You know when you’re invited to an event at l’escargot blanc in Edinburgh’s West End that it’s going to be a good night. With its friendly downstairs bar, Bar A Vin and its lofty upstairs restaurant with its lively French atmosphere, it always provides a down-to-earth welcome with hearty food in an unpretentious setting.
Fred Berkmiller, chef/patron of this restaurant and l’escargot bleu on Broughton Street, has been serving up food at ‘blanc’ for the last 20 years. He is passionate about cooking the very best Scottish with a French twist and goes to great lengths to source and work with producers, championing the very best of Scotland’s larder.
Tasting the Scottish Larder
The evening was the first in a series of events celebrating the ‘Scottish larder’ and its great produce. I was here to taste Hebridean hogget from Ardoch Hebridean Sheep, native Shetland ‘kye’ beef from Uradale in Shetland, and the first crops of vegetables from l’escargot’s Newton Walled Garden, just outside Edinburgh.
The personable, quiet, and mild-mannered Fred, had many of the gathered audience straining to hear what he was saying, with his welcome speech from behind the bar, but he assured us he can ‘kick-arse in the kitchen’ when required.
Newton Walled Garden
He recounts his ambition with his Newton Walled Garden to achieve growing herbs, fruit and vegetables 12 months of the year, and to be able to supply both restaurants in two years. Although still in its first year, whilst the garden may not yield huge quantity, there will always be variety and quality. Although not a gardener, you could tell his passion and excitement for the five to six beds that have been created, the poly-tunnel and he was excited to be sharing the white and red cabbage, pursalane (an edible weed that has many health benefits), rocket and spinach that graced our dinner plates on the evening.
Accompanying Fred’s vegetables was Hebridean hogget, from a black-fleeced, multi-horned sheep (they can have from four to eight horns) farmed by Jack and Morna Cuthbert of Ardoch in the Ochil Hills outside Kinross.
Two-thirds the size of normal sheep, Jack told us that by 1974, this breed of sheep were endangered with just 284 left, making them ‘rarer than Sumatran tigers.’ As Jack explained to preserve a rare sheep, ‘you need to eat it’ and a concerted effort by the Hebridean Sheep Society to ensure this rare sheep survived, meant that since 1994, 45k sheep have been registered and it’s now seen as a commercial market.
With a flock of 200, with 90 ewes lambing this year, it appears that there’s an appreciation for this produce from young to old and from people who have an appreciation of good food. Each sheep can produce 12-24kg of meat, so there needs to be a flexibility if you’re the chef that’s wanting this produce.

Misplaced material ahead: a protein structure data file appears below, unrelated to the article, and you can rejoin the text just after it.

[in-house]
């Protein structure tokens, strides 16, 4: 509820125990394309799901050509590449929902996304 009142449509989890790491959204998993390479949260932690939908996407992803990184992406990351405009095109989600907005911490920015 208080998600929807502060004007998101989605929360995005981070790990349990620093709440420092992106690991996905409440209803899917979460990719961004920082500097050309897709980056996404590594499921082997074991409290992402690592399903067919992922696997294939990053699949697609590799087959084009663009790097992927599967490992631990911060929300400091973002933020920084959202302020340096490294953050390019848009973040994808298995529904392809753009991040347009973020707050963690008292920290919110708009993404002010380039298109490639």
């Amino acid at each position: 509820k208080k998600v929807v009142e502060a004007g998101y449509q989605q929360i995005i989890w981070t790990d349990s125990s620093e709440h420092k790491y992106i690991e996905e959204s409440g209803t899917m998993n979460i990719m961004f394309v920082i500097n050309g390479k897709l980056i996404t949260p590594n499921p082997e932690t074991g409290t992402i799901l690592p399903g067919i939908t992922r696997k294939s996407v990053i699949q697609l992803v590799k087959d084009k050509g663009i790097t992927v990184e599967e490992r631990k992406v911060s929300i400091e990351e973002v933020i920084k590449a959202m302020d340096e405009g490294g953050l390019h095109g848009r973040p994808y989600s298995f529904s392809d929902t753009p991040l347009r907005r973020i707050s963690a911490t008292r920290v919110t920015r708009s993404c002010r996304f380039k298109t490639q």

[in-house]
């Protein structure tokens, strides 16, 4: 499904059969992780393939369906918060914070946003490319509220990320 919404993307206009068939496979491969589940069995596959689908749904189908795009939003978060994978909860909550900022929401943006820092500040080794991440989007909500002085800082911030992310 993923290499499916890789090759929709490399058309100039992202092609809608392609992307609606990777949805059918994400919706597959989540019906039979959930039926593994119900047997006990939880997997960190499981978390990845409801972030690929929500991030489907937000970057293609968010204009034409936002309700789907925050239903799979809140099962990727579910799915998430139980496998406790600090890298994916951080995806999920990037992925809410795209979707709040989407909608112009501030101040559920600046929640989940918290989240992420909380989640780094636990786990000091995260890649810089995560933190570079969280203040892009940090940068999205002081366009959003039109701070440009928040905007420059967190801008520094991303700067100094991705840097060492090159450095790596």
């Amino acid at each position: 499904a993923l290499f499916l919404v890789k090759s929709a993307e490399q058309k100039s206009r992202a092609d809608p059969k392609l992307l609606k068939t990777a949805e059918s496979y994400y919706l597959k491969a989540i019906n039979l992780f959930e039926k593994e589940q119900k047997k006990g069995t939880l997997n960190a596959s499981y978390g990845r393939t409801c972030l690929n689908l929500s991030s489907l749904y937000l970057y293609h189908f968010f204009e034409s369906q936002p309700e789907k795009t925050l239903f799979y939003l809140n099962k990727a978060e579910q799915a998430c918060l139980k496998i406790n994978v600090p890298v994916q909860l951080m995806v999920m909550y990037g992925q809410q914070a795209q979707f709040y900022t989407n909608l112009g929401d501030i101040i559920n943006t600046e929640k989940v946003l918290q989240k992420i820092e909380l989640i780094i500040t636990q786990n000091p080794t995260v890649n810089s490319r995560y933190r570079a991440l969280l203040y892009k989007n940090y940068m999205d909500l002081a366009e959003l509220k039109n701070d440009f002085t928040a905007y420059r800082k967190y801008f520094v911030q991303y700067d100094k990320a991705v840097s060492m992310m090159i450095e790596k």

Next up was Jacob Eunson of Uradale, a blond-haired young Viking, who like Jack and Fred are passionate about their produce, yet modest in his approach.
Jacob, left school at 16 years, to pursue a life in farming, but not before training as a butcher and taking over the running of the farm from his father, who has developed glaucoma.
While he says he has ‘done a fair bit’ since taking over the farm, he owes much of what Uradale has achieved to his father, who created a ‘longing for rare breeds.’
Uradale produces only Native Shetland beef and lamb. Forgotten tastes and ancient traits are what they specialise in, producing meat of exceptional quality. Shetland beef and lamb possess character and flavour and the eating experience leaves customers (including me) impressed.
Sheep and cattle graze over large areas of natural pasture from the heather hills to herb-rich green coastlines. Jacob handles all the meats himself with orders being prepared weekly for customers ranging from Scalloway Hotel to Lidgates of London.
The menu is a celebration of all these produce.
First up was hogget caillette, which is a traditional recipe from Tours where Fred is from and is a snall haggis-shaped casing of offal and hogget. There was a debate among our table, as to whether this is a faggot but the description of ‘hogget caillette’ gives it a much more sophisticated air. It is served with mogettes coulis and haricots, lamb jus and Newton Garden winter purslane, straight from Fred’s garden.
Native Shetland Kye
Next is the Native Shetland kye, served with red and white cabbage, a Shetland black potato and garnished with a beautifully, coloured pansy. Also served was a braised shin of Native Shetland Parmentier, or what you and I would call ‘cottage pie’, served family style in a brass serving pot. Sadly, we only got a wee taster of this but I could happily have devoured the whole dish myself. It was pure comfort food.
Ile Flottante had me in seventh heaven
For dessert, we were served Ile flottante with crème Anglaise, a quintessential French dessert of mallowy meringue ‘islands’ floating in custard. A dish I haven’t had since the 80’s when our neighbours French au-pair taught my mother how to master it, I was in nostalgic seventh heaven.
The first in this series of suppers at l’escargot restaurants was a great success and a little bird tells me that there are others scheduled this year so keep an eye on l’escargot’s social media channels.
A date for your diary – Language Exchange at Bar a Vin
In the meantime, why not put Tuesday, 26 February in your diary for a ‘Language Exchange’ at Bar a Vin (the downstairs bar at l’escargot blanc) from 17:00-20:00. And even if you don’t speak French, Italian, Spanish, German or Mandarin Chinese well (or not), I’m sure it’ll be a lot easier with a few glasses of wine. Admission is free and all levels are welcome. Had I not had a prior engagement in my diary, you might have found me attending to, in the hope of practising my rubbish español or français.
17 Queensferry Street
Edinburgh EH2 4QP
Tel: 0131 226 1890